Sunday, January 19, 2014

The ISIS (al-Qa'ida) attacks and the "blame game" in Iraq


The recent attacks by the Islamic State in Iraq and the Sham (ISIS) have not only have unleashed a stream of violence and mayhem in al-Anbar Province but a torrent of finger pointing and blame as to who is "at fault" for the ISIS assault.  What sense are we to make of what has occurred and who exactly is at fault for what has occurred?  Is there really an al-Qa'ida threat to Iraq?  Is Iraq doomed to sectarian conflict or is there a way out of the present conundrum?

I will argue that much of what is occurring in al-Anbar should be understood as a reaction to Maliki's policies and part of his strategy to mobilize greater support in the Shi'i community so that he can win election for a third term as prime minister in next April's parliament elections (a topic I will elaborate in my next post).

First, let's place the blame where it is most deserved, and that is with Iraqi Prime Minister Nuri al-Maliki who has pursued the most sectarian and statesman like policies that were intended to intimidate his political opposition and eliminate, one by one, any potentially powerful politcian from Iraq's Sunni Arab community who might rise to challenge him the future.

A close second is US policy in Iraq that helped replace the Sunni sectarianism of the Saddam Husayn regime with that of a Shi'i sectarian regime.  Placing political forces in power such as the Supreme Council for the Islamic Revolution in Iraq (SCIRI) - later to change its name to the Supreme Iraqi Islamic Council (SIIC), the Islamic Call Party and the chameleon pro-American secular-turned-pro-Iranian Shi'i sectarian, Ahmad Chalabi, created the foundations for the current crisis.  The responsibility for this policy lies with the former neo-conservative policy-makers in the Bush adminstration.

Following at number 3 is the Obama administration's decision to cooperate (tacitly) with Iran to support Nuri al-Maliki - the loser in the March 2010 parliamentary eelctions -  in his efforts to circumvent  the Iraqi constitution and manipulate the political system to retain his position as prime minister.  The disingenuous efforts of the US  to establish a role for the election's winner, Ayad Allawi - the leader of the al-Iraqiya Coalition - as head of a never to be created National Council of Strategic Affairs (NCSA) created much resentment among those who supported to victorious al-Iraqiya Coalition.  Subsequently, when Maliki reneged several times in establishing the NCSA despite numerous promises to do so, the US did nothing to force Maliki to live up to his word.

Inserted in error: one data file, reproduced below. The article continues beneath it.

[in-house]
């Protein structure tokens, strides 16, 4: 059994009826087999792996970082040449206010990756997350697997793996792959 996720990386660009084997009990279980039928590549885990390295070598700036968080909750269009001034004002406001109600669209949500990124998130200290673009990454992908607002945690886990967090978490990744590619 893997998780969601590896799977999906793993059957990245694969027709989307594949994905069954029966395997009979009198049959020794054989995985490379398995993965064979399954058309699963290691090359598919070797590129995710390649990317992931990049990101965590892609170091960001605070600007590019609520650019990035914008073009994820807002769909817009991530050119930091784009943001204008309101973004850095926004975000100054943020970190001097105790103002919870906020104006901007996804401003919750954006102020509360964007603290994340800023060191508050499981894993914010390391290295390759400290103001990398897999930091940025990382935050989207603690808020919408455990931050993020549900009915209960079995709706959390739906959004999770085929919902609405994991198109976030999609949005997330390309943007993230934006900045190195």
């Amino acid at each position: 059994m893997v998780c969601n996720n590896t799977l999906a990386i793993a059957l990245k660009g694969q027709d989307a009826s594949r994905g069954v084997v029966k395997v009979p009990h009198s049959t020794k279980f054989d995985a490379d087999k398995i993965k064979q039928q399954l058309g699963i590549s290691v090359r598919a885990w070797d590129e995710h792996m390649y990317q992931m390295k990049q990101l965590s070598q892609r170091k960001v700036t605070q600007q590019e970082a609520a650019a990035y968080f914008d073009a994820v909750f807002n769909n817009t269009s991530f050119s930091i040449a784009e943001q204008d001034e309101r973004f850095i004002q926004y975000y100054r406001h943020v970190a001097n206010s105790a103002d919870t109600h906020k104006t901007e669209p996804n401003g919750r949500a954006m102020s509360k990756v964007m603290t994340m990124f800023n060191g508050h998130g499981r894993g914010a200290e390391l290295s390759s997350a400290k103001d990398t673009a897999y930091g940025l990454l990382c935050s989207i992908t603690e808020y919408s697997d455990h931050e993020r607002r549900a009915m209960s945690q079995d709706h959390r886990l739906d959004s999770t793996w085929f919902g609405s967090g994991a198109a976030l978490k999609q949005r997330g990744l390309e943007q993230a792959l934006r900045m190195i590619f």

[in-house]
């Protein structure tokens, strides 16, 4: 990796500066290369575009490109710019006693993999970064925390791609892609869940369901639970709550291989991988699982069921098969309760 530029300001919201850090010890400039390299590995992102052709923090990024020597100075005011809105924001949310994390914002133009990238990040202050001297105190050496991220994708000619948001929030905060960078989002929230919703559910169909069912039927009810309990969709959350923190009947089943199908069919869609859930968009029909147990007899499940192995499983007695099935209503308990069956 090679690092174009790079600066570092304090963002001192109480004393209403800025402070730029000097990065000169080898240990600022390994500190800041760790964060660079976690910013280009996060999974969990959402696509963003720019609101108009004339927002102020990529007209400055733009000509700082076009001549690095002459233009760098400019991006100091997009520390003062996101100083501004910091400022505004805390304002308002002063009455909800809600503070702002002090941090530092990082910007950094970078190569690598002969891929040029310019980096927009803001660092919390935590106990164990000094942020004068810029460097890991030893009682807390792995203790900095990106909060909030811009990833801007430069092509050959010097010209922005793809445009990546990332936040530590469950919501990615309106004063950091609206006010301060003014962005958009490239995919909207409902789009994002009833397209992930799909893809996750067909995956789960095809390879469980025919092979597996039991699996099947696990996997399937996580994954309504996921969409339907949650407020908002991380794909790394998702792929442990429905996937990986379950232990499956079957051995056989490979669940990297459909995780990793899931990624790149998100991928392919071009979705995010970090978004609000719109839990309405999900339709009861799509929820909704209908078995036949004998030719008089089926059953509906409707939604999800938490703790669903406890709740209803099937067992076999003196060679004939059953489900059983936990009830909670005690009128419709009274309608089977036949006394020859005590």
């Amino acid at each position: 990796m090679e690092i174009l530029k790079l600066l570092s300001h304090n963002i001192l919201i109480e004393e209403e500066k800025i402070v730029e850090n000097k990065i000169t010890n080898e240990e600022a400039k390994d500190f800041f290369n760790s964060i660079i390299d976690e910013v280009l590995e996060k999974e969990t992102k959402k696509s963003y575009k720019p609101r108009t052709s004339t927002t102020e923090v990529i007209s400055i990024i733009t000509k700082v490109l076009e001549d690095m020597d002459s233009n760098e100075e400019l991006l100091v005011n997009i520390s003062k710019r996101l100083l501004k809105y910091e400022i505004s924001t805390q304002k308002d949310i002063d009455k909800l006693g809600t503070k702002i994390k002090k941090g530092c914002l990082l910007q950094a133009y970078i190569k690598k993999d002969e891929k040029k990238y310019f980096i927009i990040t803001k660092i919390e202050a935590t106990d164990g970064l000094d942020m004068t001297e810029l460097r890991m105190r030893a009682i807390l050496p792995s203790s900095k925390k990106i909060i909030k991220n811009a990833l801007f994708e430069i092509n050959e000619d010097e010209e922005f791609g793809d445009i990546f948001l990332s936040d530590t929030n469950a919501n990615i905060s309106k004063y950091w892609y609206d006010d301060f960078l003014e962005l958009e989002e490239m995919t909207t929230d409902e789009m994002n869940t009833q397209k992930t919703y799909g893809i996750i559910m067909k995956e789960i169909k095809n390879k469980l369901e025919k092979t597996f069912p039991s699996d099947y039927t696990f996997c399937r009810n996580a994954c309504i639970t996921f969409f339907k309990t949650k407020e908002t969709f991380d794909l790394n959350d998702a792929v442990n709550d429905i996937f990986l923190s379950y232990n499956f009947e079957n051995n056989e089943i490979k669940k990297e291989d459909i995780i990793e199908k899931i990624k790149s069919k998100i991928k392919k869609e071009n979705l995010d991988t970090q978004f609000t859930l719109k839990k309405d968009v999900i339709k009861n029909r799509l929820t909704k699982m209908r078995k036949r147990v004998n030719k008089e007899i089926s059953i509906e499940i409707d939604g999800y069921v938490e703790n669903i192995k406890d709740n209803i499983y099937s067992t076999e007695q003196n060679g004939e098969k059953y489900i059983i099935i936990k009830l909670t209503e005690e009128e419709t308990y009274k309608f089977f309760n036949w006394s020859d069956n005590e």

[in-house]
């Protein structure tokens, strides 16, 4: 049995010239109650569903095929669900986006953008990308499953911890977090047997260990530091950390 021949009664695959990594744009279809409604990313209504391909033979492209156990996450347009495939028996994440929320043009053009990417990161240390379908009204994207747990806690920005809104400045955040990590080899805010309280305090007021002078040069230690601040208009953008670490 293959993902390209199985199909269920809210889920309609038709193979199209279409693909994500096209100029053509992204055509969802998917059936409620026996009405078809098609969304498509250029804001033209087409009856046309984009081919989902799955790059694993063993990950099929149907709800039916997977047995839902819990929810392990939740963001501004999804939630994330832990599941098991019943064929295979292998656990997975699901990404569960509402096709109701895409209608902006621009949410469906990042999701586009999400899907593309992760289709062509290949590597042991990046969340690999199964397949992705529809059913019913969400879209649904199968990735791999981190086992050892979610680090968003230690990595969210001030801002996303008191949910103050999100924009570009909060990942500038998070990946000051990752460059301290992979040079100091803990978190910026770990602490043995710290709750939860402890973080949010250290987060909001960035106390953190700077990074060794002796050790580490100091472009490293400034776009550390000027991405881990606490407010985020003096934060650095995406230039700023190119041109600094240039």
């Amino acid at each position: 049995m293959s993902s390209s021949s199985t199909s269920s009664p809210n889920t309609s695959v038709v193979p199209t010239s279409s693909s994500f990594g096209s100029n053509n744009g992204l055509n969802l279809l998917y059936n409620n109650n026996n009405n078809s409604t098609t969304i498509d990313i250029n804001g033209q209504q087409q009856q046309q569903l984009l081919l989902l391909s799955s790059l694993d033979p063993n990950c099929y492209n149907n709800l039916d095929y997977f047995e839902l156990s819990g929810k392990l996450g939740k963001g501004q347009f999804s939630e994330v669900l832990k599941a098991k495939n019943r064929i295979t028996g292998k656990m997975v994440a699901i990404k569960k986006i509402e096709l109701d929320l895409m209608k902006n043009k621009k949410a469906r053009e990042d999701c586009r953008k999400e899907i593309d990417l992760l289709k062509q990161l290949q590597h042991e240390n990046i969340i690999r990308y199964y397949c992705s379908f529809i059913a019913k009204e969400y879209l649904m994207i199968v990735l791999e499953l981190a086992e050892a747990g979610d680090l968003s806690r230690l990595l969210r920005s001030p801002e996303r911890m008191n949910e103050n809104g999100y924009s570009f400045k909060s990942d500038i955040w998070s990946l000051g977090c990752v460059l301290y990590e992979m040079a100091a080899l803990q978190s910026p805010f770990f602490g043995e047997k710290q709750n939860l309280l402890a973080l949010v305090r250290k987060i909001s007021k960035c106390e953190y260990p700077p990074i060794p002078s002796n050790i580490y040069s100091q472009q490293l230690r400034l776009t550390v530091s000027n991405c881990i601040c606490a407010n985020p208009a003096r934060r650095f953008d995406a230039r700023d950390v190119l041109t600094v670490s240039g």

Fourth, Iran's support of Shi'i militias in southern Iraq has contributed to destabilizing the country.  Iran has simultaneously intimidated Maliki, who desperately seeks Iran's support in his quest for a third term as prime minister following the next April's parliamentary elections, but also supported his authoritarian policies that are designed to exclude not only the Sunni Arab population but secular Shi'a, as well as the populist Shi'i  base, epitomized by Muqtada al-Sadr Sadrist Trend (al-Tayyar al-Sadri).

Finally, and pulling up the rear, is the Saudi-Gulf Arab-radical Islamist nexus that encouraged Sunni Arab extremism through verbal and material support.  From the 1990s when the Saudis offered Sunni women money for wearing the hijab and men for praying 5 time per day, to their current support for radical Islamist organizations fighting the Bashar al-Asad regime in Syria  - terrorists who double as tyrants and criminals as they behead members of the local populace and steal their property - Saudi Arabia and its Gulf allies have been a force for instability in Iraq.

In trying to attribute for blame over the ISIS attacks in al-Anbar Province, many critics conveniently forget that the Bush administration signed a Status of Forces Agreement (SOFA) with Iraq in late 2008 that required all US forces to leave the country by the end of 2011.  For Senator John McCain and others to argue that the US could have ignored that agreement and pressured the Maliki government to allow American troops to remain ignores the political pressures on the Iraqi prime minister from his main political enemies, the Sadrists, the head of Iraq's Shi'i religious community, Ayatollah Ali al-Sistani, and Iran not to agree to restructure the SOFA.  They also ignore the overwhelming desire of American public opinion at the time for a complete US military withdrawal from Iraq.